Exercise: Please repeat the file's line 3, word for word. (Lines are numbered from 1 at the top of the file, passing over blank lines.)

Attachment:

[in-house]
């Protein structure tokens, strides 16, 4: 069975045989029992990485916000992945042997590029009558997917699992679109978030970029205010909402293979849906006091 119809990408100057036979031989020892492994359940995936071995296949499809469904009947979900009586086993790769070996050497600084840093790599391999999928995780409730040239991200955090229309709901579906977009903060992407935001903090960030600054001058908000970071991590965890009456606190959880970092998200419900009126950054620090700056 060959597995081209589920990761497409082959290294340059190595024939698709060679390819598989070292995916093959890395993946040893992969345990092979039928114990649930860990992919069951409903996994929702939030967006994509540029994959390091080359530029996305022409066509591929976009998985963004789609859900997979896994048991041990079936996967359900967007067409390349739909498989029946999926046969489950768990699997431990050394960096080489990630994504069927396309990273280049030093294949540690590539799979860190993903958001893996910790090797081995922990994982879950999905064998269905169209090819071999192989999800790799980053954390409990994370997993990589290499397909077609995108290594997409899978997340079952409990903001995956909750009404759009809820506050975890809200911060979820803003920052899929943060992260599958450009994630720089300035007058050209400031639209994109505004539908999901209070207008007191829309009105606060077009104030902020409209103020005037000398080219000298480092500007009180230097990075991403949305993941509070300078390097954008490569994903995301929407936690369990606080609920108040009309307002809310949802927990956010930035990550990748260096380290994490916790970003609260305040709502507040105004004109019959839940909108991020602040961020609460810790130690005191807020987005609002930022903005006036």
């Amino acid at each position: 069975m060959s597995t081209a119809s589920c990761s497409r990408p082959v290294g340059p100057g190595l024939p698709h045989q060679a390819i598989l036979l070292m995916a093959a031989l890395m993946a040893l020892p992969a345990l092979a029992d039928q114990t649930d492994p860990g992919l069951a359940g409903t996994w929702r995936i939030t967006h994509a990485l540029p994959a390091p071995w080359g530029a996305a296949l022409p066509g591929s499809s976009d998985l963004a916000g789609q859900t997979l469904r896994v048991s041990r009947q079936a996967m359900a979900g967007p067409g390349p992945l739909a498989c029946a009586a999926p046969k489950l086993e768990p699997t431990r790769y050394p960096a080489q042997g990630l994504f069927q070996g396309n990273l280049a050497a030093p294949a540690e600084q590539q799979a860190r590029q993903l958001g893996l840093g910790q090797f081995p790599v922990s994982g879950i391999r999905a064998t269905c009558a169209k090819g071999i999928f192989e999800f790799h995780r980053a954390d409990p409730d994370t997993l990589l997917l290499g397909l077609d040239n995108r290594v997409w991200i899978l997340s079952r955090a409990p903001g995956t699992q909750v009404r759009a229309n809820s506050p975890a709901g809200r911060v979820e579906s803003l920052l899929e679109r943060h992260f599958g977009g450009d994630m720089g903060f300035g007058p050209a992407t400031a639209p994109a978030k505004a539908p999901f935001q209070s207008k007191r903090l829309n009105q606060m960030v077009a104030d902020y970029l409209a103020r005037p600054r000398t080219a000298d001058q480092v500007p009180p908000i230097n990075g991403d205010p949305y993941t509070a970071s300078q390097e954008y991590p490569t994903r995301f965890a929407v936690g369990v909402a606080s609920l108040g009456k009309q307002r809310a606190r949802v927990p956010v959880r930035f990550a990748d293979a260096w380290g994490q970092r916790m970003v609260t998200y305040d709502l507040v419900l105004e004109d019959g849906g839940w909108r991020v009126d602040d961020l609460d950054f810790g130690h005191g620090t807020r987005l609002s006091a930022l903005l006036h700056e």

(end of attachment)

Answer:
């Amino acid at each position: 069975m060959s597995t081209a119809s589920c990761s497409r990408p082959v290294g340059p100057g190595l024939p698709h045989q060679a390819i598989l036979l070292m995916a093959a031989l890395m993946a040893l020892p992969a345990l092979a029992d039928q114990t649930d492994p860990g992919l069951a359940g409903t996994w929702r995936i939030t967006h994509a990485l540029p994959a390091p071995w080359g530029a996305a296949l022409p066509g591929s499809s976009d998985l963004a916000g789609q859900t997979l469904r896994v048991s041990r009947q079936a996967m359900a979900g967007p067409g390349p992945l739909a498989c029946a009586a999926p046969k489950l086993e768990p699997t431990r790769y050394p960096a080489q042997g990630l994504f069927q070996g396309n990273l280049a050497a030093p294949a540690e600084q590539q799979a860190r590029q993903l958001g893996l840093g910790q090797f081995p790599v922990s994982g879950i391999r999905a064998t269905c009558a169209k090819g071999i999928f192989e999800f790799h995780r980053a954390d409990p409730d994370t997993l990589l997917l290499g397909l077609d040239n995108r290594v997409w991200i899978l997340s079952r955090a409990p903001g995956t699992q909750v009404r759009a229309n809820s506050p975890a709901g809200r911060v979820e579906s803003l920052l899929e679109r943060h992260f599958g977009g450009d994630m720089g903060f300035g007058p050209a992407t400031a639209p994109a978030k505004a539908p999901f935001q209070s207008k007191r903090l829309n009105q606060m960030v077009a104030d902020y970029l409209a103020r005037p600054r000398t080219a000298d001058q480092v500007p009180p908000i230097n990075g991403d205010p949305y993941t509070a970071s300078q390097e954008y991590p490569t994903r995301f965890a929407v936690g369990v909402a606080s609920l108040g009456k009309q307002r809310a606190r949802v927990p956010v959880r930035f990550a990748d293979a260096w380290g994490q970092r916790m970003v609260t998200y305040d709502l507040v419900l105004e004109d019959g849906g839940w909108r991020v009126d602040d961020l609460d950054f810790g130690h005191g620090t807020r987005l609002s006091a930022l903005l006036h700056e």